On arrival, blood pressure, heart rate, and oxygen saturation were within normal limits and National Institute of Health Stroke Scale (NIHSS) was calculated to be 4 for partial left facial droop and left upper extremity drift. No other injuries were identified. Computed tomography (CT) head without contrast demonstrated a hyperdense MCA [Figure 1]. CT angiography of the head and neck demonstrated abrupt vessel cutoff at the right ICA origin with reconstitution of the distal MCA territory through collateral arterial flow [Figure 2]. CT perfusion indicated decreased cerebral blood volume in the distal MCA territory with a core infarct of 8 cc and salvageable penumbra of 121 cc, with a mismatch volume of 113 cc and mismatch ratio of 15.5 [Figure 3]. No tPA thrombolysis was given as the patient presented 14 h from the LNW. Given the large volume of salvageable penumbra, the patient was consented and then taken for emergent diagnostic subtraction angiography with MT.

Intraoperatively, there was complete occlusion at the proximal right ICA [Figure 4]. After passing the carotid bulb with a microcatheter to the level of the carotid ICA, microinjection demonstrated absence of flow, suggesting an additional clot in the right MCA. A combination of balloon angioplasty and MT was used to recanalize the right ICA, but the proximal M1 remained occluded. Multiple passes with direct aspiration were attempted and thrombolysis in cerebral infarction-2B flow restoration was achieved without restoration of the M2 inferior division [Figure 5]. Thrombotic material was collected in the suction canister and sent for pathologic analysis [Figures 6 and 7]. Pathologic analysis demonstrated a degenerating thrombus with features suggestive of fat embolus. No evidence of malignancy was identified.

The patient was monitored in the intensive care unit after the procedure. Magnetic resonance imaging (MRI) of the brain on postprocedure day 1 showed right MCA territory infarct [Figure 8]. The patient remained with an NIHSS score of 4 postprocedure with continued mild left-sided hemiparesis. He was subsequently discharged home on postprocedure day 8 with outpatient physical therapy and MRS of 1.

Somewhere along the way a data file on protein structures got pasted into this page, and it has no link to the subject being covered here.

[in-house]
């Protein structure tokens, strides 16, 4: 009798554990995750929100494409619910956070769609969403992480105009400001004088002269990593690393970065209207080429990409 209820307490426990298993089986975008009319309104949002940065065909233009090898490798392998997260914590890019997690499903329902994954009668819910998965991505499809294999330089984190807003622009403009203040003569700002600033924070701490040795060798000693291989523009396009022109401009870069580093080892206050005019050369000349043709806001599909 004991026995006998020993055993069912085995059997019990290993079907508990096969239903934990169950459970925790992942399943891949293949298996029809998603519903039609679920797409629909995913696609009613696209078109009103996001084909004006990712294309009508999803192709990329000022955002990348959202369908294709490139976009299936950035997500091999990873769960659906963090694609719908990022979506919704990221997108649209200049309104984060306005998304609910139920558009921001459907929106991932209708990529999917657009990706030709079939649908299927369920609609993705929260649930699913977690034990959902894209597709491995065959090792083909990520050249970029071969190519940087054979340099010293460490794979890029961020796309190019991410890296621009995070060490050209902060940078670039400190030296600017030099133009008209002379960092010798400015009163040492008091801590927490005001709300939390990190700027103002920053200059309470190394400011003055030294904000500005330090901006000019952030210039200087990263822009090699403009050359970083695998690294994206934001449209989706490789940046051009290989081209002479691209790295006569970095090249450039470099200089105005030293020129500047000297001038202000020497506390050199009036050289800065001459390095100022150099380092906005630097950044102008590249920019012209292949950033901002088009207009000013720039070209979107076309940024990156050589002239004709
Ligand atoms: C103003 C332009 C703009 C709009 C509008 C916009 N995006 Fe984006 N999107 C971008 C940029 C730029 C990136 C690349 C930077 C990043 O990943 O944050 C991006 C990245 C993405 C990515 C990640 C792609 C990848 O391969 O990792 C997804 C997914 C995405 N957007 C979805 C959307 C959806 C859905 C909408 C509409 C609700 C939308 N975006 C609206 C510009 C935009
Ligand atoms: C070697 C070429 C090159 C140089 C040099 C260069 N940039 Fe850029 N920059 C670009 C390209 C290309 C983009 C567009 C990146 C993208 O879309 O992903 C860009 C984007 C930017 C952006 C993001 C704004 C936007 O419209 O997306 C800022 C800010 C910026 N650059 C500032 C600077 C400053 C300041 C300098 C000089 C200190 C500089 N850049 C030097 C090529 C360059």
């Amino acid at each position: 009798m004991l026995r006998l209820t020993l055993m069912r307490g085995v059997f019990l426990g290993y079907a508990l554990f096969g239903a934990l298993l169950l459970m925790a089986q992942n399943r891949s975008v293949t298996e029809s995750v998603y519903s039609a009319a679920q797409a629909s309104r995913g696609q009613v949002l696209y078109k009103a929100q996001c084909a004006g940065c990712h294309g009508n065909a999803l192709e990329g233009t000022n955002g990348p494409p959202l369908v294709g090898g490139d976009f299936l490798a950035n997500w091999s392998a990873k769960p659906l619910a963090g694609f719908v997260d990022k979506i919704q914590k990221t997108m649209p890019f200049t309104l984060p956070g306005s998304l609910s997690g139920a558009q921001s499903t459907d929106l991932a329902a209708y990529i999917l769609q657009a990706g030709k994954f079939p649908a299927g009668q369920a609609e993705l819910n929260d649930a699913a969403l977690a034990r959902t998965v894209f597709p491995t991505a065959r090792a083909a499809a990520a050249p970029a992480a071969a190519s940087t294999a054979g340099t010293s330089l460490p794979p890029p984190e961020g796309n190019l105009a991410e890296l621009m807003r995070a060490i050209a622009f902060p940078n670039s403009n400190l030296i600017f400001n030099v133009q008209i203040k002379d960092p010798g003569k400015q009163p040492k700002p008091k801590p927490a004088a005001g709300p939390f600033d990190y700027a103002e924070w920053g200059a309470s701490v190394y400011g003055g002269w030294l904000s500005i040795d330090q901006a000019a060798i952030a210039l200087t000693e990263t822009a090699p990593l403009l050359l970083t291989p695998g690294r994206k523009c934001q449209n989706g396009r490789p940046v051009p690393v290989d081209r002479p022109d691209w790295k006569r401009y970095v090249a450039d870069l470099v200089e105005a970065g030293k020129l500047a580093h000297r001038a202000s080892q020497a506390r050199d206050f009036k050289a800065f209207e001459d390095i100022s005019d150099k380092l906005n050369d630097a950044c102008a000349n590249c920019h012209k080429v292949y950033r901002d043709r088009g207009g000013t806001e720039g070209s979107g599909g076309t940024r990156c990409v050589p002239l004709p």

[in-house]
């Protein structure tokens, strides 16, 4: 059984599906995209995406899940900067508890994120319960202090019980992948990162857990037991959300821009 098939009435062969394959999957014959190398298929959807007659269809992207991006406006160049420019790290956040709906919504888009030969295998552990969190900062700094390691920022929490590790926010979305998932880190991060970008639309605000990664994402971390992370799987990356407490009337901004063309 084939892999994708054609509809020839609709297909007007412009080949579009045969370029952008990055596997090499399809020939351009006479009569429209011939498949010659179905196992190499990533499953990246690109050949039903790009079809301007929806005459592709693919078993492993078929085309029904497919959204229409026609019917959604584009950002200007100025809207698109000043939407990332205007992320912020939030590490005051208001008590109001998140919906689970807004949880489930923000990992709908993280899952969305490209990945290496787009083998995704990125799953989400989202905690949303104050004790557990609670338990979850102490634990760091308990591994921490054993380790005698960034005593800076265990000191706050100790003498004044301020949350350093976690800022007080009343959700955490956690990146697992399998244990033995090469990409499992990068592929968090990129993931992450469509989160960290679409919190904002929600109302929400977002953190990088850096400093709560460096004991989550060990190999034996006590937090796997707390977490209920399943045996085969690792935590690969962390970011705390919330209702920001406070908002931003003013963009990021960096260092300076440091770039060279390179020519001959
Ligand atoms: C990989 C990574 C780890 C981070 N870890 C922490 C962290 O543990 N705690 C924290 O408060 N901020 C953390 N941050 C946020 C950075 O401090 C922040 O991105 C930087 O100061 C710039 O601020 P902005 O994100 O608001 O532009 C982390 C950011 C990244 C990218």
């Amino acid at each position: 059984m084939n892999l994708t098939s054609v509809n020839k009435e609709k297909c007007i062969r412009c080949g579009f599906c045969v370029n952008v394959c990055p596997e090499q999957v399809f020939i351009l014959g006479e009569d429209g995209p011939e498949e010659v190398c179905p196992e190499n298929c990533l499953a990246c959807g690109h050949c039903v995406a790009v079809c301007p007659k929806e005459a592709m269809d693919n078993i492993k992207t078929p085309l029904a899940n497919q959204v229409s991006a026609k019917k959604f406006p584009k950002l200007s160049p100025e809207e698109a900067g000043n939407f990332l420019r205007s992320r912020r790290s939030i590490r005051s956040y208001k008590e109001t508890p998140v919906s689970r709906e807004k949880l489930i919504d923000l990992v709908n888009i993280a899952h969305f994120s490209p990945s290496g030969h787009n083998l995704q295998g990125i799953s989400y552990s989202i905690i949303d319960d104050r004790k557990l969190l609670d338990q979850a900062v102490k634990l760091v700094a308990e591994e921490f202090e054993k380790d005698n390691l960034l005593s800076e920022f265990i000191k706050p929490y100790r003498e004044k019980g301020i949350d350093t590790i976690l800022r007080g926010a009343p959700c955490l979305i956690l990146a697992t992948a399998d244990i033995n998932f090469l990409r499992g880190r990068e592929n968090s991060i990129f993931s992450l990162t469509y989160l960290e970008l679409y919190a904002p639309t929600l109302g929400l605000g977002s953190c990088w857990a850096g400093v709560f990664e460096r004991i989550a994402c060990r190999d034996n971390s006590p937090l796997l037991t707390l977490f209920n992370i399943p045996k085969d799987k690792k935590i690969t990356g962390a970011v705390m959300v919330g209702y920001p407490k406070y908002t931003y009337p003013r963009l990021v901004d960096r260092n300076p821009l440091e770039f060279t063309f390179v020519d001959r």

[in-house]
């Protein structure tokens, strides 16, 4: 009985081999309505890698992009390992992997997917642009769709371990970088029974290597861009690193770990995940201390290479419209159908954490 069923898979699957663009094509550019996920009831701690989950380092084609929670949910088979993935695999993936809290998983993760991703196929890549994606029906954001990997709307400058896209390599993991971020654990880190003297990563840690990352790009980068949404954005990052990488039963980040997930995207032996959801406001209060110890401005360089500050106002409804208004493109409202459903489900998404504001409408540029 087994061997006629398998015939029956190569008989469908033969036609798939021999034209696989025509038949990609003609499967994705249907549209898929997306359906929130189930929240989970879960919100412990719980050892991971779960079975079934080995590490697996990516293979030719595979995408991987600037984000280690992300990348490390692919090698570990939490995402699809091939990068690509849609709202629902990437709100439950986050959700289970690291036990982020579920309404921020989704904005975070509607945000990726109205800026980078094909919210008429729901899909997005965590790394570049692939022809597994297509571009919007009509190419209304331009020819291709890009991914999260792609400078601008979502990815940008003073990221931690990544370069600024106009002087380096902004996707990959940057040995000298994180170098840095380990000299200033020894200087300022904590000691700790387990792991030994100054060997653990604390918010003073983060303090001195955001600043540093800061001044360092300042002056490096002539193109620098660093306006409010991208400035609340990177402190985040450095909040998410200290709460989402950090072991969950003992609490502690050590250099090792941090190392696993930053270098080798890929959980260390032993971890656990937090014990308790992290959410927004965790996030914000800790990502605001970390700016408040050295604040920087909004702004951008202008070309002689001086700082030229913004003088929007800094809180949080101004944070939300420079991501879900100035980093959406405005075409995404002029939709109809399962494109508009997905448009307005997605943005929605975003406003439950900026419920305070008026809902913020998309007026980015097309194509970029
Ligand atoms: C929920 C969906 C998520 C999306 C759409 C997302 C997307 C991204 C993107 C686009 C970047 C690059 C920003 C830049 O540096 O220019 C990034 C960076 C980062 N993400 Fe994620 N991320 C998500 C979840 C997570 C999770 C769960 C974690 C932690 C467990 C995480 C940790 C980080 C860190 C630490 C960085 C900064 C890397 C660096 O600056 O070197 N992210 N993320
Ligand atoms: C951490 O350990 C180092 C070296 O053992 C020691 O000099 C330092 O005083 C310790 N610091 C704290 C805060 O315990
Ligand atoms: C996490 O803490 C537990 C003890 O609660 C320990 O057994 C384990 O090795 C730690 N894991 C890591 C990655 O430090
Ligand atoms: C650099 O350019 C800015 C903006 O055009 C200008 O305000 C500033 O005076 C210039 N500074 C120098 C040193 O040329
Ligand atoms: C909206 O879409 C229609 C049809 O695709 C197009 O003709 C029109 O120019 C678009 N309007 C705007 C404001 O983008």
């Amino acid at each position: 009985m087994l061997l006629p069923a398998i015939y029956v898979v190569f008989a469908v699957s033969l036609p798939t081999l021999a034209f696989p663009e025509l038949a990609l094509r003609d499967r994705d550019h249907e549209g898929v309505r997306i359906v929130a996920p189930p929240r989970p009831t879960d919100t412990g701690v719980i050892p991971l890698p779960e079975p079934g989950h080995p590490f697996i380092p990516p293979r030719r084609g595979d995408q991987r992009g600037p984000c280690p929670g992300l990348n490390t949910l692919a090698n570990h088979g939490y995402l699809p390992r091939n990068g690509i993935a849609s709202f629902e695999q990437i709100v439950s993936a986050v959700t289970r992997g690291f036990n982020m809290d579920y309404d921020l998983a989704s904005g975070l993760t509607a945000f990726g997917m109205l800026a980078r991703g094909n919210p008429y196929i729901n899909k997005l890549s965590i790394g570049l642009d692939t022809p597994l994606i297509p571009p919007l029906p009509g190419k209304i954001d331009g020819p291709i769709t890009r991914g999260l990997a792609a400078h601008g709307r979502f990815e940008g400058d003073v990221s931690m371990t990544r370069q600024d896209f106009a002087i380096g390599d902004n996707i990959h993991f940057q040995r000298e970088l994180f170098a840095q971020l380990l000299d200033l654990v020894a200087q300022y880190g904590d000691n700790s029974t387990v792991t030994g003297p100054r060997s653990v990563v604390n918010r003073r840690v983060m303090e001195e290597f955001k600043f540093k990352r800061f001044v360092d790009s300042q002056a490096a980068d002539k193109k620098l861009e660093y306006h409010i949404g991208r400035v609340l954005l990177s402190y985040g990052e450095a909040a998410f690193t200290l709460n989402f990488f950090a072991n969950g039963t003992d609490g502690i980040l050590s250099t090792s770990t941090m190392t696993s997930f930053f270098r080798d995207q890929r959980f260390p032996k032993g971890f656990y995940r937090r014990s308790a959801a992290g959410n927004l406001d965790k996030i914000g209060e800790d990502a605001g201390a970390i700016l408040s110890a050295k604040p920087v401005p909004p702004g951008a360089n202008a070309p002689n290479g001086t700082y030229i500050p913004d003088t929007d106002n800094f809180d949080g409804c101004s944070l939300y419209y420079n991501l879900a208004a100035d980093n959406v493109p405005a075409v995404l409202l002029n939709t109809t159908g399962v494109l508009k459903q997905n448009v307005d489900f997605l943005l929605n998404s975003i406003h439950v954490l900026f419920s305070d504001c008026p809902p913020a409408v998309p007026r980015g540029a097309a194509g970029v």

DISCUSSION

The case presented has several unique features that distinguish it from prior reports of FES described in the literature. While the classic triad of FES consists of pulmonary distress, mental status change, and petechial rash, a variety of symptoms (or lack thereof) may be present. Gurd and

Figure 1:: Initial axial noncontrast head computed tomography demonstrating a hyperdense right middle cerebral artery vessel and early ischemic changes in the insular region.
Figure 2:: Computed tomography angiography of the neck demonstrating abrupt cutoff of the right internal carotid artery just distal to the bifurcation.
Figure 3:: Computed tomography perfusion demonstrating a small area of core infarct (left) with relatively large penumbra (right).
Figure 4:: Initial right common carotid angiogram demonstrating abrupt cutoff of the right internal carotid artery just distal to the bifurcation.

Wilson described at least two major criteria or one major and four minor criteria to be presented to diagnose FES.[9] Major criteria consist of petechial rash, respiratory insufficiency, or cerebral involvement while minor criteria consist of fever, retinal changes, jaundice, renal signs, thrombocytopenia, anemia, high ESR, and fat macroglobulinemia.[9] Patients less frequently may also display anemia, coagulopathy, increased lipase, retinopathy, tachycardia, and pyrexia.[3] Our patient presents with isolated neurologic manifestations, which has only been reported once in the literature.[3] Neurologic manifestations from cerebral fat emboli can range from headache and confusion to stupor, rigidity, convulsions, and coma. These neurological deficits are usually accompanied by respiratory distress and a corporeal petechial rash. In this case, the patient interestingly presented with isolated left-sided hemiparesis and facial droop without other systemic findings.

Second, fat emboli typically affects small caliber vessels, while FES presenting as a LVO is exceedingly rare.[21] The only case report described in the literature is a case of LVO secondary to fat embolism attributed to dermal fillers harvested from a patient’s own adipose tissue and implanted into the face.[12] Given the rarity, other explanations of the vacuolated histology (presumed to be fat emboli) were explored. No case reports supported displaced adipose tissue or catheter or stent lubricant. One possible alternative explanation included fat from ruptured atheromatous plaque. However, foamy histiocytes (typically present with an atheromatous plaque) were not seen in our specimen.